It’s easy enough to write an elegy for the jazz world, a tale of decline and fall, from towering heights to epigones plying their trade in the shadows of the giants. But like most such stories, lachrymose in spirit if not intent, it obscures as much as it reveals.
No doubt many of the great clubs that existed in the Fifties and Sixties have faded away, but since the Eighties there has been a distinct revival of more traditional forms of jazz. It may not be too much to say that a new golden age has dawned for jazz, even if the performers aren’t household names as they once were, apart from a few stars such as Wynton Marsalis — though even he now lacks a recording contract with a major label.
The result has been an efflorescence of live recordings on smaller labels. A number of them are released by Jazz at Lincoln Center’s Blue Engine Records. Such as A Handful of Keys, a 2017 tribute named after a Fats Waller tune — ‘I like to tinkle on an old piana / I like to play it in a subtle mannah’ — and featuring piano soloists ranging from the dauntingly youthful phenomenon Joey Alexander to the elder statesman Dick Hyman.
So whenever I visit New York City, I make a beeline for Dizzy’s Club, a spacious shrine to this greatest of American arts, located five stories above Columbus Circle. I’ve heard some great concerts there over the years, including one by the prodigiously talented Jamaican pianist Monty Alexander.
When I saw that the trumpeter Jon Faddis and his band would be appearing for several nights, I sucked my breath in and hurriedly dialed the club to make a reservation to enter that heady area known, after Faddis’s 1989 album, as the Faddisphere, a region pullulating with high-note heroics. Who could be a more appropriate performer at Dizzy’s Club than the master’s chief disciple?
As it happens, Dizzy Gillespie, himself originally a follower of Roy ‘Little Jazz’ Eldridge, anointed Faddis his successor, boisterously declaring, ‘He’s the best ever, including me!’ This may have been what Mark Twain liked to call something of a stretcher, but there can be no doubting that Gillespie was on to something. The pair per- formed together too, including a sizzling date at the Montreux Jazz Festival in 1977, with Milt Jackson on vibes and Sir Monty (in his pre-knighthood days) on piano, released by Pablo as Dizzy Gillespie Jam.
Faddis, born July 24, 1953, saw Louis Armstrong perform on the Ed Sullivan Show and decided to become a trumpeter. He first met Gillespie as a 12-year-old at a supper club in San Francisco. By 15, he was playing ‘A Night in Tunisia’ with him; they eventually became friends. After graduating from high school, a stint with the Lionel Hampton band beckoned, but Gillespie always remained his lodestar.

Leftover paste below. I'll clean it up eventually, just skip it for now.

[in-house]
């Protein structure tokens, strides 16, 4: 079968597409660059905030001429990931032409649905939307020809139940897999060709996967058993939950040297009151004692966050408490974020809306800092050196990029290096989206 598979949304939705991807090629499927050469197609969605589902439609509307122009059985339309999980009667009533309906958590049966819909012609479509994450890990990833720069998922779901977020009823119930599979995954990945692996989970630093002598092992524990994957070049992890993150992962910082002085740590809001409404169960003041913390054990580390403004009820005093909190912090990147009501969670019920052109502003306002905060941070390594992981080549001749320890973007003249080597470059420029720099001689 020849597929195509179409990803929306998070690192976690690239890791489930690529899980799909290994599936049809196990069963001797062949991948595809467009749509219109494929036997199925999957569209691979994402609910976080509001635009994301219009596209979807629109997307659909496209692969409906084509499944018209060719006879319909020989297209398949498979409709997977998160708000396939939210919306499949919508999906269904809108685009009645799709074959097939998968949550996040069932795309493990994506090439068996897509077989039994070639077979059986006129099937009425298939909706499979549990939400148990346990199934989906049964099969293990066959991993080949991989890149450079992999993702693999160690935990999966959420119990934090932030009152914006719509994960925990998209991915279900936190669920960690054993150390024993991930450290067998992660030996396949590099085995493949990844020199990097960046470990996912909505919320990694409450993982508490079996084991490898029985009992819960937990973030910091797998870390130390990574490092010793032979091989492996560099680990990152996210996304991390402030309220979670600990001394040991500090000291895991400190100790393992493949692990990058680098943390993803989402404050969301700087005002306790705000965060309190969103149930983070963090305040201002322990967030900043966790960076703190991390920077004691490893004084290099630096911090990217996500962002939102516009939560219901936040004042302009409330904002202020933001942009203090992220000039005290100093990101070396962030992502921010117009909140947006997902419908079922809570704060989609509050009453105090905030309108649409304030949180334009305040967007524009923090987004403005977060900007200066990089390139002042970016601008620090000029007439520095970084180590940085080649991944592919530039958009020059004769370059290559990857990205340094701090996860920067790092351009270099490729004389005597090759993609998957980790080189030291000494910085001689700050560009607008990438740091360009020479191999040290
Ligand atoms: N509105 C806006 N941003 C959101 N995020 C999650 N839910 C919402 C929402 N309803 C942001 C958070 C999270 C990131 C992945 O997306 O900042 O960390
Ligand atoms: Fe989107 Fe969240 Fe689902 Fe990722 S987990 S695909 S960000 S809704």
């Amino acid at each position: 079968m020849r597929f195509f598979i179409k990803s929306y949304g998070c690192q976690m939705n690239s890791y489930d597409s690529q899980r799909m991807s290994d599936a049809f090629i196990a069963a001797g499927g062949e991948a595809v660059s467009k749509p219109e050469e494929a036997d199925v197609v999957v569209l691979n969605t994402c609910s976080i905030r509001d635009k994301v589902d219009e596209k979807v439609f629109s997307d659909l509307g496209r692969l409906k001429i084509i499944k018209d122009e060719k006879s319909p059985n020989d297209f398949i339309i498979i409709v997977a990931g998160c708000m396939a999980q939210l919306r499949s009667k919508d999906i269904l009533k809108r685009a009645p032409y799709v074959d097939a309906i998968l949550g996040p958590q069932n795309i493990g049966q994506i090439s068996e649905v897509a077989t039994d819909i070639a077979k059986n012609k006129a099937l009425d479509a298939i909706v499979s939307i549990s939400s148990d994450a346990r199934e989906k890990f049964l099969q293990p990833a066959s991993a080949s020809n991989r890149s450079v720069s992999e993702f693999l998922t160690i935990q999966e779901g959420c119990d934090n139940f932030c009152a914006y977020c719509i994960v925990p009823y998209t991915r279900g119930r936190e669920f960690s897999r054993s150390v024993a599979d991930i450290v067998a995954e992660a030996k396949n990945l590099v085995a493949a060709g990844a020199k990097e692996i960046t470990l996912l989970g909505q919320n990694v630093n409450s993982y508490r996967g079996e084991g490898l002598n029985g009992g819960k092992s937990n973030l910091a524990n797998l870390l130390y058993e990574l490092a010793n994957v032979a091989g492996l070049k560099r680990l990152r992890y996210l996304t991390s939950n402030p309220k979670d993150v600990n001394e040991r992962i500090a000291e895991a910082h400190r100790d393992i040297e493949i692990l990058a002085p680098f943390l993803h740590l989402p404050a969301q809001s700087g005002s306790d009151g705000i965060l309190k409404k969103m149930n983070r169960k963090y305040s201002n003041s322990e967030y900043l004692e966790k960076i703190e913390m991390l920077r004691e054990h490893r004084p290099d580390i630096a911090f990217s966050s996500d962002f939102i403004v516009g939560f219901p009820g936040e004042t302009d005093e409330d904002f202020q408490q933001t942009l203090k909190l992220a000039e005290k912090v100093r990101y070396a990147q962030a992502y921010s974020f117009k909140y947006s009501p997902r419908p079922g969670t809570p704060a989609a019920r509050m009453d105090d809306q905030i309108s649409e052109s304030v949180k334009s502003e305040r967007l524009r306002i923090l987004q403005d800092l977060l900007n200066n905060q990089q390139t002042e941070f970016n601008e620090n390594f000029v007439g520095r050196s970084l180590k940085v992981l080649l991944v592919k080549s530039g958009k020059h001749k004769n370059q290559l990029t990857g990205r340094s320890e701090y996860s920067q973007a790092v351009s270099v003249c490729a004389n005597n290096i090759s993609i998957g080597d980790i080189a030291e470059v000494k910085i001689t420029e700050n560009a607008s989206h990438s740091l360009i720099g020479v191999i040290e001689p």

Gillespie, who died in 1993 at age 75, led a fierce life, particularly in his early migration from big bands to the bebop revolution to standout albums such as The Champ, a 1956 Savoy recording featuring Milt Jackson, John Coltrane, and Wynton Kelly. ‘No matter where you stand on Berets, Horn-rimmed glasses and goatees,’ the original liner notes said, ‘the influence and contribution of John Birks “Dizzy” Gillespie is unchallenged!’ Amen to that.
So as I waited in a lengthy line to enter Dizzy’s Club, it wasn’t altogether surprising to hear two fellows in their twenties incredulously shaking their heads, with one announcing to the patient patrons, ‘You have no idea what you’re about to hear.’
I did. As an aspiring trumpeter growing up in Pittsburgh which, incidentally, produced a number of jazz legends such as Earl Hines, I’d picked up a used Pablo LP called Youngblood that featured a picture of a young and gap-toothed Faddis grinning widely. Faddis’s searing playing had a profound effect upon me — numbers such as Gillespie’s ‘Here ’Tis’, Thelonious Monk’s ‘Round Midnight’, and above all, an impassioned take on Gershwin’s ‘Prelude #2’, which first appeared in 1927, the year Babe Ruth hit 60 home runs. Faddis hit the Gershwin out of the park as well. There was the infallible timing, and the alacrity, but above all the soaring into the ether with fervent glissandi that, far from being coarsely rebarbative, never sounded less than soulful. How did he do it? I wondered.
This was not the last time I would pose that question to myself. It was only compounded this time by listening to Faddis live at Dizzy’s with pianist David Hazeltine, bassist Kiyoshi Kitagawa, and drummer Dion Parson. Faddis, dressed in a black suit, emerged with something close to solemnity, but once he started playing his B-flat Schilke trumpet, he dispelled all pretense. This was intense musicianship.
This came vividly home to me when Faddis took a break, sat down on a chair onstage near me, and then started blowing along with the band again. He paused for a second and muttered, ‘Damn, I can’t believe I missed that,’ before standing up, moving to the center of the stage, and sotto voce telling the band: ‘Relax, relax.’ He then tackled the same refrain and nailed it.
Almost no one noticed that there had been anything amiss, but to Faddis perfection was the aim. He then pulled onstage two of his teenage students, a singer and saxophonist, and explained that he was carrying on the tradition from which he had profited as Dizzy’s pupil.
I can’t say that Faddis at Dizzy’s represented jazz in the vigor of its youth, when F. Scott Fitzgerald could write in Gatsby, ‘All night the saxophones wailed the hopeless comment of the “Beale Street Blues” while a hundred pairs of golden and silver slippers shuffled the shining dust.’ But it was more than enough to inspire hope that live jazz remains alive and well, and still hitting the high notes.
This article is in The Spectator’s October 2019 US edition.